Making it Easier to be Green
Green design includes energy conservation, but that's not what it's all about. It's about having good air quality both indoors and outdoors, making the environments in which we work, live, study and play healthier and more comfortable and conserving all of our natural resources.
This site will provide a balanced, holistic view that includes advice about saving energy, water and other natural resources, improving indoor air quality, using environmentally responsible design and construction techniques and minimizing waste.

I will be focusing on interiors for three reasons:

  • We spend about 90% of our time indoors.
  • Buildings in the United States annually consume about 30% of our total energy and 75% of our electricity.
  • As a New York State Certified Interior Designer and a LEED Accredited Professional, I want to share my knowledge and expertise with you.
Sustainable design and construction can be done in many different styles and using a wide variety of materials. There are examples of healthy, sustainable, comfortable and inviting interiors for commercial, not-for-profit and residential clients on the web site for Interior Design Solutions.
You can use the labels on the sidebar to locate entries that you want to read. For instance, most people might want to look at the entries for "Green Homes," but "Green Finance" would be of more interest to professionals involved in the design, construction, management, financing and marketing of buildings.

Saturday, June 28, 2014

Cook Up Some Savings

Time sure flies when you're having fun!  It's been almost three years since I shared some practical tips for how environmentally sound practices can improve a restaurant's profit margin without raising prices or compromising quality.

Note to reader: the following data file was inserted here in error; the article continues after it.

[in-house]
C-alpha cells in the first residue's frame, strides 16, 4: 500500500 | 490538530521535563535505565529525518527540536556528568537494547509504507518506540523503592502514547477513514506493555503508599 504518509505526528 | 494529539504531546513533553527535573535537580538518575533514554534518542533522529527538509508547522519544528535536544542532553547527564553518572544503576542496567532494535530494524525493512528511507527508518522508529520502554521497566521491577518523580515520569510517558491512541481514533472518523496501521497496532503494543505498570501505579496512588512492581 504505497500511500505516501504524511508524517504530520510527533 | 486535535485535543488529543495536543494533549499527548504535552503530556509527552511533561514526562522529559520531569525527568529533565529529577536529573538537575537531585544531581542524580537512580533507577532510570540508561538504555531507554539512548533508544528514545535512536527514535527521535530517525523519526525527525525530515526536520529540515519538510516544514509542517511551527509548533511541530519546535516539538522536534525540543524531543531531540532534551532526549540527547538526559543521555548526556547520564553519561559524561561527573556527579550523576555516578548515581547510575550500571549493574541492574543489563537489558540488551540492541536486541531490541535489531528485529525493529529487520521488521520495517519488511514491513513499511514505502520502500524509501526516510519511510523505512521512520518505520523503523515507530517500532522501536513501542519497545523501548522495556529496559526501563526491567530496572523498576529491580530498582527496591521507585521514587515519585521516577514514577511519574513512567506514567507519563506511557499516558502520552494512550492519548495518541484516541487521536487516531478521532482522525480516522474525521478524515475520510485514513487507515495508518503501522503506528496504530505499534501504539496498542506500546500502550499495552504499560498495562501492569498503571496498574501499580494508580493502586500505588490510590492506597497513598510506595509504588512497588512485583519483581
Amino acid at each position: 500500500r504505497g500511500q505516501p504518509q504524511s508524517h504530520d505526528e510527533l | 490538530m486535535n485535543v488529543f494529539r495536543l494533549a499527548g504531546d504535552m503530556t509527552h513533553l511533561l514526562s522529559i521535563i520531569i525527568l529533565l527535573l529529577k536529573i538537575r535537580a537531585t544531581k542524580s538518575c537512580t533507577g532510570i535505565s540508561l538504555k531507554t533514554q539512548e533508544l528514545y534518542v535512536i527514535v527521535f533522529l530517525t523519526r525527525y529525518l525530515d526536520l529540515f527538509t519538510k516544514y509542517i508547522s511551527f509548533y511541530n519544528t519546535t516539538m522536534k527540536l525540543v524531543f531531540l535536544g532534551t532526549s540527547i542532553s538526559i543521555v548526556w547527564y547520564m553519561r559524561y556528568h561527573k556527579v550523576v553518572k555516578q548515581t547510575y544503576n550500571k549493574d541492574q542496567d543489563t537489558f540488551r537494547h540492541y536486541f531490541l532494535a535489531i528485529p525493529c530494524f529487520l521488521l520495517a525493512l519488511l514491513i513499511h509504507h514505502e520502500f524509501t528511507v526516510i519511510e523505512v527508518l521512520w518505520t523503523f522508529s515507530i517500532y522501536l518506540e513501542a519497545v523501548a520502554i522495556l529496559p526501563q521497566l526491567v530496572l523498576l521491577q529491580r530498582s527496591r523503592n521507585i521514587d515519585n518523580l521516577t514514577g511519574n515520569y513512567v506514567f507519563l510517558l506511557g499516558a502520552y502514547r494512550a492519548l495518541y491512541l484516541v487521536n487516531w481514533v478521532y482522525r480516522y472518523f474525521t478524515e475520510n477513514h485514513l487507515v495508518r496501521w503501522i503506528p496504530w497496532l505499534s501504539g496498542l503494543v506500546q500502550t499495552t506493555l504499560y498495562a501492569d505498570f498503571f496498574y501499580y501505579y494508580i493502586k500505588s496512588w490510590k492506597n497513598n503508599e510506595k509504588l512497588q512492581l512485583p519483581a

Saving energy, water and other natural resources can significantly reduce operating costs. For instance, the New York Restaurant Association estimates that a 10% decrease in energy costs has the same impact on operating income as a 1.26% increase in sales. In other words, many of us were told as children "a penny saved is a penny earned," but with a 5% profit margin "a penny saved is twenty cents earned" is more accurate.  

Some things have not changed since my last post. Restaurants still use five times more energy per square foot than other commercial buildings, and the vast majority of that energy is consumed in the kitchen. Wasted energy still doesn’t just disappear --- it turns to heat and makes everyone uncomfortable unless you crank up the air conditioner. I believe that the tips that I provided three years ago would still be helpful to anyone operating a restaurant, so I'm incorporating most of what I wrote at that time into this updated post.  


  • Make sure that all equipment is in good operating order, including heating and ventilating systems, appliances, and lighting controls. Filters should be changed and coils should be cleaned often, especially in a restaurant.
  • Only run equipment when you need to. During slower times, turn off things that are not in use. 
  • Don't let your profits go up in smoke. Demand response systems or variable speed motors in kitchen ventilation systems can save a lot of money, both by reducing the energy consumed by blowers and by reducing heating and cooling requirements. 
  • When purchasing new appliances, think in terms of life-cycle costs including purchase price, annual energy costs, and other long-term costs. Inefficient appliances make for an expensive double-whammy: in addition to having higher operating costs, they tend to emit more heat than their efficient counterparts, resulting in a hotter kitchen and potentially forcing you to spend more to cool the air.